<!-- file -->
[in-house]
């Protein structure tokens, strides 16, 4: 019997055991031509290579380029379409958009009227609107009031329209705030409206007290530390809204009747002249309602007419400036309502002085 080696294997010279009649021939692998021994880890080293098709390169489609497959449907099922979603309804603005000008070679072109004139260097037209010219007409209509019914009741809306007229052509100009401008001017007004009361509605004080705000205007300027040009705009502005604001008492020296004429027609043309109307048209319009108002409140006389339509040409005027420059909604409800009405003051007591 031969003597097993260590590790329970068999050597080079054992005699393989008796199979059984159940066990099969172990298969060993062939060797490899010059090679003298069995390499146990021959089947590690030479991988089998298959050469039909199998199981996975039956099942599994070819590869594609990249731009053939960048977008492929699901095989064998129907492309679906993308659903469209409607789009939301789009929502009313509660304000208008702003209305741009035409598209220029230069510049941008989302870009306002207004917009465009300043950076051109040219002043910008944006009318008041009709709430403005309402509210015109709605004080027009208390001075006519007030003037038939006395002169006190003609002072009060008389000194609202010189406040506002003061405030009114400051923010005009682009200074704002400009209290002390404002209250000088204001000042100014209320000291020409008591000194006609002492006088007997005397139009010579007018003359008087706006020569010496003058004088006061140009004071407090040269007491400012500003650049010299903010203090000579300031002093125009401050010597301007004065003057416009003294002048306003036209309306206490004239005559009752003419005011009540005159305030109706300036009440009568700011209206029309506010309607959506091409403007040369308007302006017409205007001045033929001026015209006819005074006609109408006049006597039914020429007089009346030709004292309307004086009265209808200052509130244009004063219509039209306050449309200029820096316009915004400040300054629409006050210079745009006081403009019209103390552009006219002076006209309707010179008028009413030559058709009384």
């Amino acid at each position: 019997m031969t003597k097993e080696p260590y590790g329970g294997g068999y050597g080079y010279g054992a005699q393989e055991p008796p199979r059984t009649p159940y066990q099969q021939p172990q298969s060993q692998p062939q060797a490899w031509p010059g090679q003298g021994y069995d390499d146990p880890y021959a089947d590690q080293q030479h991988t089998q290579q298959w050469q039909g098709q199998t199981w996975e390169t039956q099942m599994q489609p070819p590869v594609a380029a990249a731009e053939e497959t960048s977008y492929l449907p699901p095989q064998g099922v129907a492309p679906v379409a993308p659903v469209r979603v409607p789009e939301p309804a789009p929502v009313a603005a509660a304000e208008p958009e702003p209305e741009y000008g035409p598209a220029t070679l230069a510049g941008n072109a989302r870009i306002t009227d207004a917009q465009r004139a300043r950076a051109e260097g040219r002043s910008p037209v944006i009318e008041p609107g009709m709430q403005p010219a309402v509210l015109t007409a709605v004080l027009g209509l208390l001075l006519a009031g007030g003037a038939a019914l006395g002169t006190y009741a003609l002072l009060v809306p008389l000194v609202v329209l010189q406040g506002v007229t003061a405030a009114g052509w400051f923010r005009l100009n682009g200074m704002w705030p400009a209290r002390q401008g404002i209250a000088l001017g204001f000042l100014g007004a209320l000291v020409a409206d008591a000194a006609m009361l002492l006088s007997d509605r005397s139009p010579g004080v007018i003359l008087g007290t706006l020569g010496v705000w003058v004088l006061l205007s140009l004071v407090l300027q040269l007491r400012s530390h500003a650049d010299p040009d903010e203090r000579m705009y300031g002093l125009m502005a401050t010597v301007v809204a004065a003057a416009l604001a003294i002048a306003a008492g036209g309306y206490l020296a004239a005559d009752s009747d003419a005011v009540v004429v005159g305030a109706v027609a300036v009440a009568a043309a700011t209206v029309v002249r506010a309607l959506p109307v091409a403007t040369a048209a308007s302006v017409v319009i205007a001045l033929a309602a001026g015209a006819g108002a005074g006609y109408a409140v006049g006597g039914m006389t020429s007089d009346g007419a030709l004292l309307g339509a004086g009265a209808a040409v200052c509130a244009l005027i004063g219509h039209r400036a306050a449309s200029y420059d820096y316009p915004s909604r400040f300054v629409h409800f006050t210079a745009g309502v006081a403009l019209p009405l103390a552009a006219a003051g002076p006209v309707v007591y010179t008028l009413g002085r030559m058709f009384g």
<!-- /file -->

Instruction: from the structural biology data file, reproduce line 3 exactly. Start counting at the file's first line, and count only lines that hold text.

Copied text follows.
């Amino acid at each position: 019997m031969t003597k097993e080696p260590y590790g329970g294997g068999y050597g080079y010279g054992a005699q393989e055991p008796p199979r059984t009649p159940y066990q099969q021939p172990q298969s060993q692998p062939q060797a490899w031509p010059g090679q003298g021994y069995d390499d146990p880890y021959a089947d590690q080293q030479h991988t089998q290579q298959w050469q039909g098709q199998t199981w996975e390169t039956q099942m599994q489609p070819p590869v594609a380029a990249a731009e053939e497959t960048s977008y492929l449907p699901p095989q064998g099922v129907a492309p679906v379409a993308p659903v469209r979603v409607p789009e939301p309804a789009p929502v009313a603005a509660a304000e208008p958009e702003p209305e741009y000008g035409p598209a220029t070679l230069a510049g941008n072109a989302r870009i306002t009227d207004a917009q465009r004139a300043r950076a051109e260097g040219r002043s910008p037209v944006i009318e008041p609107g009709m709430q403005p010219a309402v509210l015109t007409a709605v004080l027009g209509l208390l001075l006519a009031g007030g003037a038939a019914l006395g002169t006190y009741a003609l002072l009060v809306p008389l000194v609202v329209l010189q406040g506002v007229t003061a405030a009114g052509w400051f923010r005009l100009n682009g200074m704002w705030p400009a209290r002390q401008g404002i209250a000088l001017g204001f000042l100014g007004a209320l000291v020409a409206d008591a000194a006609m009361l002492l006088s007997d509605r005397s139009p010579g004080v007018i003359l008087g007290t706006l020569g010496v705000w003058v004088l006061l205007s140009l004071v407090l300027q040269l007491r400012s530390h500003a650049d010299p040009d903010e203090r000579m705009y300031g002093l125009m502005a401050t010597v301007v809204a004065a003057a416009l604001a003294i002048a306003a008492g036209g309306y206490l020296a004239a005559d009752s009747d003419a005011v009540v004429v005159g305030a109706v027609a300036v009440a009568a043309a700011t209206v029309v002249r506010a309607l959506p109307v091409a403007t040369a048209a308007s302006v017409v319009i205007a001045l033929a309602a001026g015209a006819g108002a005074g006609y109408a409140v006049g006597g039914m006389t020429s007089d009346g007419a030709l004292l309307g339509a004086g009265a209808a040409v200052c509130a244009l005027i004063g219509h039209r400036a306050a449309s200029y420059d820096y316009p915004s909604r400040f300054v629409h409800f006050t210079a745009g309502v006081a403009l019209p009405l103390a552009a006219a003051g002076p006209v309707v007591y010179t008028l009413g002085r030559m058709f009384g």